The La Joya Housing Authority board hired former Rio Grande City Mayor Ruben Villarreal as executive director on Wednesday night.
Ruben O. Villarreal, 56, of Mission — who served as mayor of Rio Grande City from 2008 to 2015, campaigned for U.S. Congress in 2016 and currently works as a social media strategist — is the fourth person to hold the executive director position during the past 12 months.
The U.S. Department of Housing and Urban Development designated the housing authority “troubled” in April and warned about a “history of corrupt management and poor oversight by the Board of Commissioners.” The FBI arrested a member of the board last month. And the housing authority remains in a precarious financial position, without enough money in the bank to cover a month of operating expenses.
None of that deterred Villarreal.
“I want to say something that needs to be said: In order to put this housing authority in the best shape it can possibly be, it’s going to take patience. It’s going to take perseverance. It’s going to take a lot of tenacity,” Villarreal said. “And it’s going to take a team of dedicated board members and an executive director to work together to provide the most basic need that a community can have, which is housing.”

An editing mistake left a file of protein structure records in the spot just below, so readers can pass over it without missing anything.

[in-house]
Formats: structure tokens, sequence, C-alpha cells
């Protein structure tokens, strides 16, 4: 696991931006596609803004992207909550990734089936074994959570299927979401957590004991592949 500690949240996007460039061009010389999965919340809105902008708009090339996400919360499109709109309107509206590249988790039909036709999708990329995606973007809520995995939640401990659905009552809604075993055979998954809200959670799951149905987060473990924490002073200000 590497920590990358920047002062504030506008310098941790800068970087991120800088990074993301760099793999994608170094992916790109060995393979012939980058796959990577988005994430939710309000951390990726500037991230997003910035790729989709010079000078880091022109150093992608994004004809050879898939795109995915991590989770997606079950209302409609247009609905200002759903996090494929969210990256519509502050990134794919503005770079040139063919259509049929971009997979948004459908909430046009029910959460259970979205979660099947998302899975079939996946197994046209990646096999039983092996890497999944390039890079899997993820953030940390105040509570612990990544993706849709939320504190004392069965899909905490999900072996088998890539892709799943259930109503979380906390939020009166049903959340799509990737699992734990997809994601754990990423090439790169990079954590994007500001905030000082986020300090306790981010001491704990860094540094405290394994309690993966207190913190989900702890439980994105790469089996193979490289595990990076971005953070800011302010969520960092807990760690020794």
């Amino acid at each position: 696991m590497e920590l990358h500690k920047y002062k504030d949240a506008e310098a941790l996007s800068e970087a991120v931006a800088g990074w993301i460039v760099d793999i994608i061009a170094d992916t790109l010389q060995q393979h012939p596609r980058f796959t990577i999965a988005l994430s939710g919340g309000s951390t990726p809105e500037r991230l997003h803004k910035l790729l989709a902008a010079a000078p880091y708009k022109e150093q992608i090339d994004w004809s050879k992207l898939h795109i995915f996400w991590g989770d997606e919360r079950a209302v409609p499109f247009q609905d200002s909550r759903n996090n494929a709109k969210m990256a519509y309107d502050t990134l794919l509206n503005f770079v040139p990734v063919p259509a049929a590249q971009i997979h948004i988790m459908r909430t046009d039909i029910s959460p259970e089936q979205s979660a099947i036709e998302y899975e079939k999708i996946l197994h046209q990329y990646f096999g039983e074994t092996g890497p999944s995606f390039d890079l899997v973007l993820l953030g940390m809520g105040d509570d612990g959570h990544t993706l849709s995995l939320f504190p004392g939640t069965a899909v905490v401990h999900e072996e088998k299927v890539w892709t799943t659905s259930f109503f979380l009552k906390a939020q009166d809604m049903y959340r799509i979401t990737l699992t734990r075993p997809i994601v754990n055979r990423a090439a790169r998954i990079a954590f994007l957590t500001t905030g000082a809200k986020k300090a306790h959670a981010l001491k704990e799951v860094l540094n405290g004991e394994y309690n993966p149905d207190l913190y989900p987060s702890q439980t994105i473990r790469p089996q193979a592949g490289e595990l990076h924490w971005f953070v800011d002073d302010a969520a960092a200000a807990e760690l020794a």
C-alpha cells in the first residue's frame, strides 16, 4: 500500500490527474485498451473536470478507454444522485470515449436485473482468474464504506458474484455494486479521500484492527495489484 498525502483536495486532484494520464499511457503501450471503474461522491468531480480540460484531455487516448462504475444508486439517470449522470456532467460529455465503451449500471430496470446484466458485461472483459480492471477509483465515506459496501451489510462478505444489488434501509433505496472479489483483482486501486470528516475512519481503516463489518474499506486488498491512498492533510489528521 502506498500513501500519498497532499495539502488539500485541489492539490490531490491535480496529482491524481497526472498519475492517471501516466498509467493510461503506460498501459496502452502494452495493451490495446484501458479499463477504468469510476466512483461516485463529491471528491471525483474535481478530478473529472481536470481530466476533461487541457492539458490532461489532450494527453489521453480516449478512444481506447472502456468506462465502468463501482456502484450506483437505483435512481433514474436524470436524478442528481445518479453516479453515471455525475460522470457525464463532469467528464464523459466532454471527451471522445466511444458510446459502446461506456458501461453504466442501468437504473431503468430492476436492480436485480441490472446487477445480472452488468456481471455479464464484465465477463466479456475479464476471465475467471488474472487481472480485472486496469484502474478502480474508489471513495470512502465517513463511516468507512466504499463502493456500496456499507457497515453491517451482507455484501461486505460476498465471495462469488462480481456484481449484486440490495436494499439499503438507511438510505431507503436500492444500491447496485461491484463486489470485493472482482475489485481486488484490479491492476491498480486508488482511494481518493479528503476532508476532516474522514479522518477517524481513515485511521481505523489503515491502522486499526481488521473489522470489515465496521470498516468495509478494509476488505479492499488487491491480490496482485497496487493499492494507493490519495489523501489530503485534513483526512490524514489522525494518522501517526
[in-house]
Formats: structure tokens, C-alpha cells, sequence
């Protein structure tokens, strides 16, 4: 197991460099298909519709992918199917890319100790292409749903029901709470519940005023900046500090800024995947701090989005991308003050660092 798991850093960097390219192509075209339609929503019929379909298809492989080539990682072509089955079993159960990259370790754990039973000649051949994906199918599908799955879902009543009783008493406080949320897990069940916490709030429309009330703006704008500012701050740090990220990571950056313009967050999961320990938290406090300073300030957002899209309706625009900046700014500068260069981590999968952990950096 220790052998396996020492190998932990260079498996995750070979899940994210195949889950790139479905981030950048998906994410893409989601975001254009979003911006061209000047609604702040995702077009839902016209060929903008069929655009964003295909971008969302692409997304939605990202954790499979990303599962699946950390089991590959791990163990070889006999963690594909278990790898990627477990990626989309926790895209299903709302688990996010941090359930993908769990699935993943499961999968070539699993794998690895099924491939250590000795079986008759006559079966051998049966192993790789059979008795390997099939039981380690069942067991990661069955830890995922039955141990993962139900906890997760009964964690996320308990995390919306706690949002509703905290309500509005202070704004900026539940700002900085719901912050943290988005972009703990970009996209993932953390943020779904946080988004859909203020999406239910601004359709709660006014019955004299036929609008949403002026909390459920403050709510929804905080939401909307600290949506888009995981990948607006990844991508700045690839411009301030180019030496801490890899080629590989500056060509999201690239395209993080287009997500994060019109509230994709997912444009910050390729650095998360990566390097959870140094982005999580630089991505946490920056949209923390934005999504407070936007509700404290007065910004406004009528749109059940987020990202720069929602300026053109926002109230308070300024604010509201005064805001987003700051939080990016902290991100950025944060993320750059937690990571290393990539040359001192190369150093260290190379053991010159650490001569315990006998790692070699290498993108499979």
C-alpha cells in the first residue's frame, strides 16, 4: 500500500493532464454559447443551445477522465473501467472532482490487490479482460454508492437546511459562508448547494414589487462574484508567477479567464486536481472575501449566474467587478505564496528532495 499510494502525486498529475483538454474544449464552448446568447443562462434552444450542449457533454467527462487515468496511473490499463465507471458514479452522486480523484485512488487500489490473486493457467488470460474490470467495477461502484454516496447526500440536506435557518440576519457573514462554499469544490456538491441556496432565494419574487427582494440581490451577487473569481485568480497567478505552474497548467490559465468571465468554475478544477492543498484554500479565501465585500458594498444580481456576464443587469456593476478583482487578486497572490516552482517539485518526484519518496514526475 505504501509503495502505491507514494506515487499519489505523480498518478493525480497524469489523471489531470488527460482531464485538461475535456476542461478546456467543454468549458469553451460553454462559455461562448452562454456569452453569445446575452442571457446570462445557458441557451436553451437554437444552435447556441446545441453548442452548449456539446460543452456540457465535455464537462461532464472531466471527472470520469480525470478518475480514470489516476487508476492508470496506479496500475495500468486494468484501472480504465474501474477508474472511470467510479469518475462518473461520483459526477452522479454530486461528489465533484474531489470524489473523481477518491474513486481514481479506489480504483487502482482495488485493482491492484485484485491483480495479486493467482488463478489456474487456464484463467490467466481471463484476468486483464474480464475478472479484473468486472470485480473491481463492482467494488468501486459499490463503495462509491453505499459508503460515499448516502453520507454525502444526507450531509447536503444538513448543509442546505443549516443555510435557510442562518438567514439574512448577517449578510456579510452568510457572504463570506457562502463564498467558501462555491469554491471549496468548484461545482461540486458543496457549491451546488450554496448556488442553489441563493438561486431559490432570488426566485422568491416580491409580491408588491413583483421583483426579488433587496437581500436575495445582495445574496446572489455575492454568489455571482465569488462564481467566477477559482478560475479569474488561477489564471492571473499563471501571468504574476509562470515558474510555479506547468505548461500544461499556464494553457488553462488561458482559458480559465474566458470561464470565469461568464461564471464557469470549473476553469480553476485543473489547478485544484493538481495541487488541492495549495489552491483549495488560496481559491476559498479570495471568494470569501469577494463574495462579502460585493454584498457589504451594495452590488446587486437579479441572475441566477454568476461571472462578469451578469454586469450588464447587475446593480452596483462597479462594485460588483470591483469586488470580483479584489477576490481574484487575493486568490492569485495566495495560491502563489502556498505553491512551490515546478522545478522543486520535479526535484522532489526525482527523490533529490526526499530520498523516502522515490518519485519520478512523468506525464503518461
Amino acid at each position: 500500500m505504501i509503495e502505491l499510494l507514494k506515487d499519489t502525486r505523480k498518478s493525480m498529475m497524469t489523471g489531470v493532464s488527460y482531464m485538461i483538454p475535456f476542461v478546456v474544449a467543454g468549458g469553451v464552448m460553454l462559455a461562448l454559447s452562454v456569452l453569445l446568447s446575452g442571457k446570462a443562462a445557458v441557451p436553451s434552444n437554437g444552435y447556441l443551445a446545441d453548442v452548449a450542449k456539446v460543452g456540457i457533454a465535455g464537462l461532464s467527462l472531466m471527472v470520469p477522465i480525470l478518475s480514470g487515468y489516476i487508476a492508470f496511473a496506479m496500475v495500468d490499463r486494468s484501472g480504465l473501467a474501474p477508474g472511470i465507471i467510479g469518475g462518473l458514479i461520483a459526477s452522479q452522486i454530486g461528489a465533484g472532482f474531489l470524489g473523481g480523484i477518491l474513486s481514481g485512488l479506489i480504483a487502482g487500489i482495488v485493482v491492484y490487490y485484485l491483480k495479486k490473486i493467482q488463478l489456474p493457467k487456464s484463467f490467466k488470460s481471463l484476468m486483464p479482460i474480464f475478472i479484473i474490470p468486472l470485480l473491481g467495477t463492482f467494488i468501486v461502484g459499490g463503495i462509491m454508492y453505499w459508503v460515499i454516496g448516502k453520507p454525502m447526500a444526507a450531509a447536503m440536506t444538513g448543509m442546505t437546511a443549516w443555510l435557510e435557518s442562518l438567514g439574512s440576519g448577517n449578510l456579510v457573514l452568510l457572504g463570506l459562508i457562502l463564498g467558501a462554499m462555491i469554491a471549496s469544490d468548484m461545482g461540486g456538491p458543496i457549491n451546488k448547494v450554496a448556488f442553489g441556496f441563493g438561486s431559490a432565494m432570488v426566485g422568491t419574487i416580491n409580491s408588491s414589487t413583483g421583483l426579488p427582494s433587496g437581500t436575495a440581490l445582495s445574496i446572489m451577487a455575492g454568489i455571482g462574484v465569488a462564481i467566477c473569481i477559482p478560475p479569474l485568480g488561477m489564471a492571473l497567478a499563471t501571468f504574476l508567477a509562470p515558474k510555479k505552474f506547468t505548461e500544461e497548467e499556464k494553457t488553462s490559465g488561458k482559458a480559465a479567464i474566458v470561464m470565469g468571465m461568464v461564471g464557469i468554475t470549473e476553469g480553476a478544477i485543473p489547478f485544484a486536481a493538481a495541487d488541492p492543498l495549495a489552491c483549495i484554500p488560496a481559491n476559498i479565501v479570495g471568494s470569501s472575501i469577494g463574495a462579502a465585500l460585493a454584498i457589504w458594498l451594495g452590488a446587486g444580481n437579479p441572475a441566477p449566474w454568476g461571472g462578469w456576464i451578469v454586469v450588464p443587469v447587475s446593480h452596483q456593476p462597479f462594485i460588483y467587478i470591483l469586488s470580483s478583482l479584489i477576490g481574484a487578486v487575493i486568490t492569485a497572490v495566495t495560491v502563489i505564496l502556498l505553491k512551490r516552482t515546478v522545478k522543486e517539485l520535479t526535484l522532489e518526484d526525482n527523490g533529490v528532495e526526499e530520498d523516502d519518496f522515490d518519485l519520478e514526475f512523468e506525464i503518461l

At least four people applied for the position.
The board interviewed Villarreal, housing authority Interim Executive Director Claudia Alcazar, former Sullivan City Manager Juan Cedillo and Weslaco Housing Authority Programs Director Gloria Garza on Wednesday night.
Board Chairman John Pena and Commissioner Jorge Bazan voted for Villarreal.
Villarreal impressed the board during the interview process, Pena said, adding that he wanted an executive director with government experience.
“With his selection, we’re hoping that our future looks brighter,” Pena said. “And that we get everything to the point where we’re not a news item every week.”
Bazan declined to comment.
Commissioner Jose Armando Salinas, who wanted to keep Alcazar, voted against Villarreal. He said the decision had been tainted by self-dealing.
“It’s a lousy decision because we’re doing fine. We’re working fine. But these guys, you know, they have another agenda,” Salinas said. “They’re trying to do favors for themselves or something.”
Commissioner German Reyna abstained from voting.
“They were all good candidates. They did awesome interviews. I have nothing against anybody,” Reyna said. “But at this point in time and with the situation that we’re in, I felt that we needed a little bit more time.”
Board Vice Chairwoman Sylvia Garces Valdez, who is facing a federal bribery charge, didn’t attend the meeting. Whether or not she is still a member of the board remains unclear.